Once the phases, tasks, subtasks, and assigned team members are determined in the Schedule, the key input into the Budget is the amount of time required to complete each task and subtask. Where the matter is similar to matters previously handled by the Firm, templates may be available as a starting point for the time required for each task. The responsible attorney should determine what resources are available to aid in this process. The LPMO, if present, can assist the responsible attorney in this regard.

Over time, budget templates may be developed within each practice area as part of the budgeting process. Budget templates may be created by taking an average of the time required for each task in a worst-case and best-case scenario in similar matters. This creates a baseline for the type of matter to be undertaken. If historical information or a budget template is not available, the responsible attorney will have to draw on their own experience or the experience of other attorneys in the Firm as to the amount of time required for each task or subtask in a baseline case. Once a baseline is created, the responsible attorney must identify variables that may increase, decrease, or have no impact on the time required to perform particular tasks or subtasks. These variables can be derived from risks identified in the Task List and Schedule processes. These variables can be used to develop a worst-case and a best-case template.

The templates will allow the responsible attorney to generate “what if” scenarios to obtain a realistic estimate of the fees and costs of the matter. If the responsible attorney has more definitive information regarding the time required for particular tasks and subtasks involved in the matter, the Budget tab allows the attorney to manually adjust specific figures. After an estimated Budget has been created, the LPM system can also be used to generate reports to compare actual costs to planned costs. Throughout the life cycle of the matter, the reports allow the responsible attorney and the client to make continuing adjustments to the Budget based upon new information.

In one embodiment, the following information is collected for purposes of preparing the Budget:

a. List of Phases and Tasks. The Phases and Tasks are taken directly from the Schedule, but may not include the same level of detail.

b. Team Members Responsible for the Phases and Tasks. From the Schedule; this will include their hourly rate and/or cost as provided in the Statement of Work.

c. Time Required For Each Phase and Task. Estimated time to complete the identified Tasks and Subtasks (in units of time) as provided in the Schedule.

d. Risk Variables. The risks as provided in the Schedule that could increase or decrease the estimated time required and an assigned unit of time value for each such risk.

Once the information has been entered into the Budget tab, the system automatically generates a total of the projected fees. As discussed in more detail in the Project Execution Phase, once the matter is underway, the LPM system also interfaces with the Firm's financial systems to display actual fees on the matter. This information is updated every hour. The Budget tab can then be used to compare the actual time entries to the projected entries for Phases and Tasks, as seen.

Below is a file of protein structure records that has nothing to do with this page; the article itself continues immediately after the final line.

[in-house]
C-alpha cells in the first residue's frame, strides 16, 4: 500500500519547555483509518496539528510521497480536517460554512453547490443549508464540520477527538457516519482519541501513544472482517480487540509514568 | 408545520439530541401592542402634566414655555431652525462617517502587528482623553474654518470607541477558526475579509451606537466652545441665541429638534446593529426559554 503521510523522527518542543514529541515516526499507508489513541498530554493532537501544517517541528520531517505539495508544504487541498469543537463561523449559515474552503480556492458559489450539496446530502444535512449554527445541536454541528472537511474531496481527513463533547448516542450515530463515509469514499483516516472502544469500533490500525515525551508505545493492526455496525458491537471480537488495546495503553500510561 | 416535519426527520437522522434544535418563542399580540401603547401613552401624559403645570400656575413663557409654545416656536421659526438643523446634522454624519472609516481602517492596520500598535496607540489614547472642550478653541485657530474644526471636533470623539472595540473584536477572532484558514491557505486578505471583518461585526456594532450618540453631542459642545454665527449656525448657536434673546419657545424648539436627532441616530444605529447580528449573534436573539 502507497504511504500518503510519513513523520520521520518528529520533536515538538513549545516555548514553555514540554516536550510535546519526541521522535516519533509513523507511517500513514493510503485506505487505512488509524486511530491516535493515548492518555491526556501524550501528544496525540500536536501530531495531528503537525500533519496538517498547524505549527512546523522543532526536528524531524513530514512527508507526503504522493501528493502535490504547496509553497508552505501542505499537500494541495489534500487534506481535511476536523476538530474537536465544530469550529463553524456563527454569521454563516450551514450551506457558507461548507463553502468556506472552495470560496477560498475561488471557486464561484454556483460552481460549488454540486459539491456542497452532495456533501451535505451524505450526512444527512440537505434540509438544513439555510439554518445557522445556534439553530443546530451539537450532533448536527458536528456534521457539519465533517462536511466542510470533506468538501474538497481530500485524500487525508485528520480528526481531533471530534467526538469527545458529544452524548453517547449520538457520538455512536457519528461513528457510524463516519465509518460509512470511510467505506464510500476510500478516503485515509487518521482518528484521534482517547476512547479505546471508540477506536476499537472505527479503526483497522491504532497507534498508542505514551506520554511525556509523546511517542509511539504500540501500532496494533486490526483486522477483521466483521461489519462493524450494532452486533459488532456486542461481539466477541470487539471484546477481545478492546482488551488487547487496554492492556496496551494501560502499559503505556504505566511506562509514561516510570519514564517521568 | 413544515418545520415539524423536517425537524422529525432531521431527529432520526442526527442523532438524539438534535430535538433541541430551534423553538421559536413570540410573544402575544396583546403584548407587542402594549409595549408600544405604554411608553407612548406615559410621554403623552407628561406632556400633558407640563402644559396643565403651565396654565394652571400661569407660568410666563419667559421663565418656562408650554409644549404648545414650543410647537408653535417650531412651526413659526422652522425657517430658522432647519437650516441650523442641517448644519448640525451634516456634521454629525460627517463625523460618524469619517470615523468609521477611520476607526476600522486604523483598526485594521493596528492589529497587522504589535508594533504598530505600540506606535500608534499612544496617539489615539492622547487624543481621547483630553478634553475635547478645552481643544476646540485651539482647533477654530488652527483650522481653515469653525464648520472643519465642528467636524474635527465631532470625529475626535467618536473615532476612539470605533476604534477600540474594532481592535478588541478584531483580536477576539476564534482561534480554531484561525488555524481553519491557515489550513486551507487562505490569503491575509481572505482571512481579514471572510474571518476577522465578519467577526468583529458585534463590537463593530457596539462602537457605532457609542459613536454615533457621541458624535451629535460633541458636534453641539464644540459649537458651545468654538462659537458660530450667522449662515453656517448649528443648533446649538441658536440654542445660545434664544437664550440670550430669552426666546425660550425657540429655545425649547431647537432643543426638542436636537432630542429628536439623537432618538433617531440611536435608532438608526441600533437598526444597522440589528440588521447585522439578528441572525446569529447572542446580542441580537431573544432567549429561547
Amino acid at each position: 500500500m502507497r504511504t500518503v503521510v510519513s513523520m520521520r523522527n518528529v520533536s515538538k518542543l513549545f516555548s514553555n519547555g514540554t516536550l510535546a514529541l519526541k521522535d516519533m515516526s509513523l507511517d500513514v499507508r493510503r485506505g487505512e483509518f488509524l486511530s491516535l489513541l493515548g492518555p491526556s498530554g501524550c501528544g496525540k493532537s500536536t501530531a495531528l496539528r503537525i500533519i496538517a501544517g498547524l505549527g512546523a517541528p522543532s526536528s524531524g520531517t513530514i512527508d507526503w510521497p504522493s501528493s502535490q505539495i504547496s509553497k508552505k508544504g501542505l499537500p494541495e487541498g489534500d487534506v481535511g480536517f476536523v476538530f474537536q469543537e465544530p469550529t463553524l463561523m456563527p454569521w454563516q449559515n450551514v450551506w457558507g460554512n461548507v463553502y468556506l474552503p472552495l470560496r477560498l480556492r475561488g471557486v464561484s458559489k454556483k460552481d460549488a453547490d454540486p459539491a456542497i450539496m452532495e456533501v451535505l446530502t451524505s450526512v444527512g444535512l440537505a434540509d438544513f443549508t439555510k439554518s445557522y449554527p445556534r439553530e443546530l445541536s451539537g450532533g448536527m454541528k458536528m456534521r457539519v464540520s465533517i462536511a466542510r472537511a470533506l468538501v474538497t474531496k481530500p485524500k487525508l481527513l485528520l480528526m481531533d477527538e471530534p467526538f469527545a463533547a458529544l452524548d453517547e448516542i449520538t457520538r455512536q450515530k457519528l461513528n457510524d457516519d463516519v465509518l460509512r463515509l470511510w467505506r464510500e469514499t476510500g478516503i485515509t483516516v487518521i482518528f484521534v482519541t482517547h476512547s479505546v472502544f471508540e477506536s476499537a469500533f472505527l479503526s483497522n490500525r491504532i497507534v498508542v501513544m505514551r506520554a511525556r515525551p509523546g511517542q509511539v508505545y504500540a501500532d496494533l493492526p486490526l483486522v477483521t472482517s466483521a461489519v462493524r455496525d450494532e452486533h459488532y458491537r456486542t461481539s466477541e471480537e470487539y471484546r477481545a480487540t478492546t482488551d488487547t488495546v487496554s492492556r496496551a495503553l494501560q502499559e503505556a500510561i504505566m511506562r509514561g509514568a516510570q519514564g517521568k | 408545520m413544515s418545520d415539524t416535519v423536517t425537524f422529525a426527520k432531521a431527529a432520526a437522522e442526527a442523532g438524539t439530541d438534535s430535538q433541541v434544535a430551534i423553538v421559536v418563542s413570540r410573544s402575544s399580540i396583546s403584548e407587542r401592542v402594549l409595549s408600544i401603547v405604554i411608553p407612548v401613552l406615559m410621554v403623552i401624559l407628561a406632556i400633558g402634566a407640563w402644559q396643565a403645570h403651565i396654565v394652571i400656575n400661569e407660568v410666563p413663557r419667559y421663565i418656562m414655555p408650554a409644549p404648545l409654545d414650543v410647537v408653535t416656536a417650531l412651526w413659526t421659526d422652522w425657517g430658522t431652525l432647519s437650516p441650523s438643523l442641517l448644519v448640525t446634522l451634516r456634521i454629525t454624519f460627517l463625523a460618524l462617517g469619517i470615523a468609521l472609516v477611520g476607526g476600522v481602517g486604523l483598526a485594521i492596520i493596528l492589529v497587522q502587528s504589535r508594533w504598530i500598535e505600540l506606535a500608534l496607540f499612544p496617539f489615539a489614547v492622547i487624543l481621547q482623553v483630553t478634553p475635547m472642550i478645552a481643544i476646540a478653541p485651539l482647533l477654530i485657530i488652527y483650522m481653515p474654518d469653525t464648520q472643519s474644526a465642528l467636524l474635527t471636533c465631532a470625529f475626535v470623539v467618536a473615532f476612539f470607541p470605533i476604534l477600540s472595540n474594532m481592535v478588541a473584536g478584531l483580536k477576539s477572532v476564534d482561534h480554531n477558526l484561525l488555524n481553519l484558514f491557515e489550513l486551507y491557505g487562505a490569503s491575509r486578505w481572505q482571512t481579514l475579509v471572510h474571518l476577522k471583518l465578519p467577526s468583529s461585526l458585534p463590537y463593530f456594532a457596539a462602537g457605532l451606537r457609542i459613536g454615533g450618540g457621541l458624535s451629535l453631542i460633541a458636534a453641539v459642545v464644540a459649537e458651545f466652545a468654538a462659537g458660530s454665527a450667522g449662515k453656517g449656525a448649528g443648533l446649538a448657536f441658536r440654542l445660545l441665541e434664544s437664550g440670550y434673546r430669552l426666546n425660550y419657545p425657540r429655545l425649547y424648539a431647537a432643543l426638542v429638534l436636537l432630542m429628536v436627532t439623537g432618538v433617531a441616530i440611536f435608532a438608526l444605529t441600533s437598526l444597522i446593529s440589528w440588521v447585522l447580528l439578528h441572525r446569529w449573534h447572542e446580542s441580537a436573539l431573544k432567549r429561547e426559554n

As a final step in this phase, and prior to starting the majority of the work with the client in the Project Execution Phase, a short meeting should be conducted with the client to review the LPM site for the particular project, and the Project Plan information. Additionally, a short meeting should be conducted with the entire LPM Team to review the same information and to confirm goals and expectations among team members. Information discussed at these meetings should include: Description of Engagement/Case Background; Stakeholders/Contacts; Statement of Work; Communications Plan; Schedule; and Budget.

After the Project Plan is developed and approved, the LPM Team's time will be spent in the Project Execution Phase. At the outset of the Project Execution Phase, several organizational tasks should be performed (the matter management organization process).

The first task is setting up the Project Management Information System (“PMIS”), which is used for the efficient management of the matter. The PMIS comprises Firm forms, software tools and techniques to gather, integrate, and disseminate outputs of the LPM system. Individual attorneys utilize the best tools at their disposal to manage matters, which may be checklists, calendars, spreadsheets, form libraries and informal meetings and conferences. The PMIS enables the LPM Team to view team calendars for deadlines and availability, to have continuous access to the status of tasks and responsibilities in the Schedule, to monitor the status of the Budget and most importantly, to have a controlled and recorded mechanism for communication among the team members, external stakeholders and the client.

Initially, the PMIS comprises on-line forms for the Matter Description, Statement of Work and Communications Plan completed by the responsible attorney as part of the LPM workflow. The matter record should also include the matter engagement letter and terms of engagement. These documents should be continually updated to incorporate changes resulting from new information or approved deviations from the original Project Plan. The LPM system is used to manage this information and to share it internally with team members and externally with external stakeholders and the client. The PMIS should not only incorporate the Project Plan information and other LPM Process documentation, but also allow the LPM Team to integrate tasks, budgets, and schedules so that modifications to one component will simultaneously identify the impact on other components.